Subject: Soul of a New Economic Idea?
From: Scott Michel <scottm@intime.intime.COM>
Date: Sun, 7 Feb 93 15:55:05 PST

Anyone in the "I hate patents at all costs" crowd care to comment on the
"The Analytical Economist" column of Sci. Am. (page 109)? It discusses
patents created by the Big Bad Collosus Companies from a pretty unique
viewpoint - patents can be treated as call options in the marketplace
of ideas. 

[A simple explanation of stock options is included in the tail end of
the message. There are probably some technical details and other fine
complexities that are omitted to keep things *simple* (flames > /dev/null
wrt explanation.)]

Essentially, from my POV, this is yet another good defence of patents
and why BBCCs have to hide behind lawyers when someone treads on the
patent (inertia of realizing they're going to lose in the marketplace
to developing the market that the patent covers.) It doesn't mean that
patents are bad, but the practices of BBCCs are suspect or at worst not
in their best interests.

If FSBs do manage to become successful in the marketplace (the beauty
of capitalism, despite the claim of being movtivated by "anarcho--
socialist" tendencies), patents will eventually be the undoing of the
FSB. But FS and FSBs are not the solution to the demise of patents;
FS and FSBs could leverage patents themselves. Given that copyrights
on software are not protective enough of intellectual property, what is?
One thing that keeps coming up is how vicious some companies are in
defending and testing the validity of their patents, but no one ever
mentions that it is the *responsibility* of the patent holder to enforce
the patent. Sure the XOR cursor and the AT&T backing store patents are
annoying, but the patent holder has to come after you (and patent disputes
hardly ever go to court, they generally get settled out of court.)

Even on the premise that the key to the success of a FSB is maintenance,
what software business doesn't depend on a large part of its revenue
coming from post-sales support? I'm in the process of writing another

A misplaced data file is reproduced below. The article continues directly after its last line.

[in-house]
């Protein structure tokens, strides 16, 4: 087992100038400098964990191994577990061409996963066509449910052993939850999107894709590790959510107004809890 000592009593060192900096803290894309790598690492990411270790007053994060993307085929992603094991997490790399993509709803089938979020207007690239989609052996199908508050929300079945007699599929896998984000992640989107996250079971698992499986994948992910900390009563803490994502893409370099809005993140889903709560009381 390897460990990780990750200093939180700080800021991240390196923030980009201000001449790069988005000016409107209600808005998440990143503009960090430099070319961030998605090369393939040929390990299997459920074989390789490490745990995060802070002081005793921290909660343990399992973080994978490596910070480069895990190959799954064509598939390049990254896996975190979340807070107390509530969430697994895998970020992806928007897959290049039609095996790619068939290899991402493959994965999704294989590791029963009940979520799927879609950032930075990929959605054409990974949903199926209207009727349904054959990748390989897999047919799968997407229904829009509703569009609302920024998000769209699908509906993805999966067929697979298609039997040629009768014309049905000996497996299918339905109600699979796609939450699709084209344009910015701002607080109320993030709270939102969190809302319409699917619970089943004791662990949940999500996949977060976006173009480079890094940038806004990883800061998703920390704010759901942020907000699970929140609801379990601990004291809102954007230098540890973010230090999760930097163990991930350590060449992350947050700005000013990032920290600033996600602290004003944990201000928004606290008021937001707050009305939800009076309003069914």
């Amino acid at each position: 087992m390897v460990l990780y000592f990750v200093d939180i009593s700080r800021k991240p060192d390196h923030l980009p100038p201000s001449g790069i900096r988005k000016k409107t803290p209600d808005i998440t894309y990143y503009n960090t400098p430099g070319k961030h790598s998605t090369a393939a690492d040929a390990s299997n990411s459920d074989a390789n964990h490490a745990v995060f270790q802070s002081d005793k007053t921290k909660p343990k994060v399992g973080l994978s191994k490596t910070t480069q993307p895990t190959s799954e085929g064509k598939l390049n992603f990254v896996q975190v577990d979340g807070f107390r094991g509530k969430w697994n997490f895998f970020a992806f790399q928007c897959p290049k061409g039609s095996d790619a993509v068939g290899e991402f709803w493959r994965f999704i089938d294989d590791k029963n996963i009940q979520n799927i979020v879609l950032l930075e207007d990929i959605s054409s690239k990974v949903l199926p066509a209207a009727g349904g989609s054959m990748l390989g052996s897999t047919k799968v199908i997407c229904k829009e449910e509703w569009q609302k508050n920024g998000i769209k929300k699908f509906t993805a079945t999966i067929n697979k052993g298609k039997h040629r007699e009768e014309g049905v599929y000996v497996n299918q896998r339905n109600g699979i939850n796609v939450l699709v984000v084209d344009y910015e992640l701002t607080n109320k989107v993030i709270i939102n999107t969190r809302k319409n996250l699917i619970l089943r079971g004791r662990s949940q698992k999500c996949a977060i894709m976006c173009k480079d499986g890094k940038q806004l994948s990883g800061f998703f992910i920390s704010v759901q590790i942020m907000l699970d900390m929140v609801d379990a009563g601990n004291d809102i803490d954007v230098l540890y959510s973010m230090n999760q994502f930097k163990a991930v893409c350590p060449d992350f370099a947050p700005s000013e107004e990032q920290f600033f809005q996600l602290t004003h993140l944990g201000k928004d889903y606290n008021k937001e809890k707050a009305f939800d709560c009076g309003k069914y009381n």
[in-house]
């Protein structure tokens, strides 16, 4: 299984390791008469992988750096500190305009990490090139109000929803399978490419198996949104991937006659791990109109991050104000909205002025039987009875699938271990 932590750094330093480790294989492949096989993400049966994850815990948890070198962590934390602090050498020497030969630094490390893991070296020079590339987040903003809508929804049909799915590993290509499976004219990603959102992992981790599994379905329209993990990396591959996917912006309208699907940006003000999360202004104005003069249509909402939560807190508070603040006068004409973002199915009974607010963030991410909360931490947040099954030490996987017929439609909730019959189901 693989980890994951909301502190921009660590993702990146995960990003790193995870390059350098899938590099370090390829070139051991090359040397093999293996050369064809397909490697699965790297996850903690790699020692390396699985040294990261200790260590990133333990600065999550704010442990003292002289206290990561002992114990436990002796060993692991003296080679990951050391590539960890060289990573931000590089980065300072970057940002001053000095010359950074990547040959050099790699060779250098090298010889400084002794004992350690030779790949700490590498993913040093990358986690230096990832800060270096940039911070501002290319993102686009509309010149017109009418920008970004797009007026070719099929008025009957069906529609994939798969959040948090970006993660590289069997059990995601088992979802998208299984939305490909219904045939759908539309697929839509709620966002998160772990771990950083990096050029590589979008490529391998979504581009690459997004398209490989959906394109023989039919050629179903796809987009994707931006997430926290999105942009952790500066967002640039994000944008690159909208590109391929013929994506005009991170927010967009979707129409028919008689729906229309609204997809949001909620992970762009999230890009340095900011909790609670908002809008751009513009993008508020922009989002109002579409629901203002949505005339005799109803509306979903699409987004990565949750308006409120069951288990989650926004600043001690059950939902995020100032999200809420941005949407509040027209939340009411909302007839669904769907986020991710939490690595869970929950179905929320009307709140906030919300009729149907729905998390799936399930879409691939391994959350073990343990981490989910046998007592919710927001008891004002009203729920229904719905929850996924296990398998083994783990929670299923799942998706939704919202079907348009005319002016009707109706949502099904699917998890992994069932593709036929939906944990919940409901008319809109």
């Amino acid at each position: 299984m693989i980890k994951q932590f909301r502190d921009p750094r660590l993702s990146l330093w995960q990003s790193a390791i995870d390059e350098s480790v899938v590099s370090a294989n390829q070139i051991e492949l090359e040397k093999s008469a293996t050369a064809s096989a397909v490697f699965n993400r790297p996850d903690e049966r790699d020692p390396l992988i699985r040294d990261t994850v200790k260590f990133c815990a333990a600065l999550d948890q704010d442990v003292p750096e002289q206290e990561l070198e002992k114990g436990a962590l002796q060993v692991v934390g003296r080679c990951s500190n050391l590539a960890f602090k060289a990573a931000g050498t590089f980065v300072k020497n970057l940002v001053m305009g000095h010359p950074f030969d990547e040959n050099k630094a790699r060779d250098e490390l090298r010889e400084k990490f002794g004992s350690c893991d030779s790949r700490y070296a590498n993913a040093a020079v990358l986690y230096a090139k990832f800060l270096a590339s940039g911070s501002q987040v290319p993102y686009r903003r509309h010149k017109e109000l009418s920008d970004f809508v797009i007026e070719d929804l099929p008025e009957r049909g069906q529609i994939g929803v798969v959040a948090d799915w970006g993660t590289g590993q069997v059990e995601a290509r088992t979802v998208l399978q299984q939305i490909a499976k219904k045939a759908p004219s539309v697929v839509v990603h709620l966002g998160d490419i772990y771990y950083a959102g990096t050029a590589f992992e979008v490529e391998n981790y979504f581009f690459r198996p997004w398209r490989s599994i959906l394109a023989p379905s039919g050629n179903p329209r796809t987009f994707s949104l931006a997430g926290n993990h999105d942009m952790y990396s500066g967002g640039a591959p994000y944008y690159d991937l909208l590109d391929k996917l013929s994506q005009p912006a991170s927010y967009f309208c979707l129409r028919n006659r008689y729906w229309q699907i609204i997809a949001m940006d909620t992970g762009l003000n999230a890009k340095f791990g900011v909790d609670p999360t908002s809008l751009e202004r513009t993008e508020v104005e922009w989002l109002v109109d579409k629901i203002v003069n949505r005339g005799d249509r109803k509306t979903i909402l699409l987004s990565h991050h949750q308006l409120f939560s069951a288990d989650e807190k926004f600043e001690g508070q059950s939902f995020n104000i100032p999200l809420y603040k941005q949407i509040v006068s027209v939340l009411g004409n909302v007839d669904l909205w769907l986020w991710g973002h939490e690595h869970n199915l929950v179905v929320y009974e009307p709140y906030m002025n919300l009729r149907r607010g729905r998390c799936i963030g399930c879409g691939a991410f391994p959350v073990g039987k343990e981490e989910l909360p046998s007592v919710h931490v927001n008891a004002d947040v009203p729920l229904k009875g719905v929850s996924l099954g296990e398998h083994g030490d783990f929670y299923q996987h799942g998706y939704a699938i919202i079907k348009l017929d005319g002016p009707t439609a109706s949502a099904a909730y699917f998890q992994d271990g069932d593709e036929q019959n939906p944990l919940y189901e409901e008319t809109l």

business model of FSBs that starts from the objectivist POV which explores
another direction.

-scottm

Those who might not be familiar with stock options (put and call 
options): options basically allow the investor to buy a large package of 
stock and bet against the future of it within a finite amount of time,
usually a month to 12 months. If the bet is that the value of
the stock will go down, this is called a "put option"; the opposite is
called a "call option." The investor only has to put up a fraction of
the value of the entire package (generally 10%.) Given a "strike" price that
the stock must either go above or fall below, the trader can then exercise
the option and realize a profit. Technically, this is known as leveraging
stock.

For example, I elect to purchase a call option for XYZ of 100,000 shares
at $10 ($1,000,000 total valuation.) I have to put up $100,000 for this 
privilege. If the strike price is $12.00, and the price goes up to $15,
exercising the option (selling the shares) nets a profit of $5 x 100,000.
However, I severely hosed if the stock goes down in value, and I have to
make up the difference (i.e. goes down to $8; I have to make up $200,000).

To show how a put option works, assume the same example (100,000 shares
of XYZ at $10), with the strike price at $8. When the option is exercised 
at $8 per share, the shares are bought by me at the $8 price. Then I
sell them at the original option price, $10/share. I realize a net profit
of $200,000. Recall that for every action there is an equal and opposite
reaction - for me to buy them, someone has to sell them; and vice versa.
There had to be someone else who purchased the call option (another
investor or an invenstment bank who acts as the underwriter of the
option.)